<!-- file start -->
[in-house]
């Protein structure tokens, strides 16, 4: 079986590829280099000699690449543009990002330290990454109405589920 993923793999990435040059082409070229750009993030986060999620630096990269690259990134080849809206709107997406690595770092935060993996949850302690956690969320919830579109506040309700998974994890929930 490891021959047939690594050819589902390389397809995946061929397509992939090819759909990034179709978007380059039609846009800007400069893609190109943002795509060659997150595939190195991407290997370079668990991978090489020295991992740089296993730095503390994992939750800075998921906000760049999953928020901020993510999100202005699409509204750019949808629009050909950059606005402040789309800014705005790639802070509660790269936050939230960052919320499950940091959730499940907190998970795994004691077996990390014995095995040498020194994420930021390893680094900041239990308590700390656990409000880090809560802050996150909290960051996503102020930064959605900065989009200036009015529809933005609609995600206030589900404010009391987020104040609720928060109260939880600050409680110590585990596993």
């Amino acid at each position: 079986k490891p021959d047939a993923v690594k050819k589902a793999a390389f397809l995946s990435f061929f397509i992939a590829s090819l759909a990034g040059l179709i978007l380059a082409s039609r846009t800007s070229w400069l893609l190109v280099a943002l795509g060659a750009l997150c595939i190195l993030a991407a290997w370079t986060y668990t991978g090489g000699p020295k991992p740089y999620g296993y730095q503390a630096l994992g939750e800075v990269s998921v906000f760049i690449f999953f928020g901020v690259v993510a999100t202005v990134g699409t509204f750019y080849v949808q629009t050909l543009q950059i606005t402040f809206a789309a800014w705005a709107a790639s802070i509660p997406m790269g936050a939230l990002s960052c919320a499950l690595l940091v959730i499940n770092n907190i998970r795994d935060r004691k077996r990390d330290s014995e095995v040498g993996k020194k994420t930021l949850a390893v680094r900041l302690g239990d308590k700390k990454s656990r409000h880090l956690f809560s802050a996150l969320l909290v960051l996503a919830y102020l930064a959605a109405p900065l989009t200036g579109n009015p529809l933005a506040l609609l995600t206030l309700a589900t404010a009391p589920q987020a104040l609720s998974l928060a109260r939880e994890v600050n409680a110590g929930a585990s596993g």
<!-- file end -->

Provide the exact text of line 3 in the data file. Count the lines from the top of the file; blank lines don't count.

């Amino acid at each position: 079986k490891p021959d047939a993923v690594k050819k589902a793999a390389f397809l995946s990435f061929f397509i992939a590829s090819l759909a990034g040059l179709i978007l380059a082409s039609r846009t800007s070229w400069l893609l190109v280099a943002l795509g060659a750009l997150c595939i190195l993030a991407a290997w370079t986060y668990t991978g090489g000699p020295k991992p740089y999620g296993y730095q503390a630096l994992g939750e800075v990269s998921v906000f760049i690449f999953f928020g901020v690259v993510a999100t202005v990134g699409t509204f750019y080849v949808q629009t050909l543009q950059i606005t402040f809206a789309a800014w705005a709107a790639s802070i509660p997406m790269g936050a939230l990002s960052c919320a499950l690595l940091v959730i499940n770092n907190i998970r795994d935060r004691k077996r990390d330290s014995e095995v040498g993996k020194k994420t930021l949850a390893v680094r900041l302690g239990d308590k700390k990454s656990r409000h880090l956690f809560s802050a996150l969320l909290v960051l996503a919830y102020l930064a959605a109405p900065l989009t200036g579109n009015p529809l933005a506040l609609l995600t206030l309700a589900t404010a009391p589920q987020a104040l609720s998974l928060a109260r939880e994890v600050n409680a110590g929930a585990s596993g």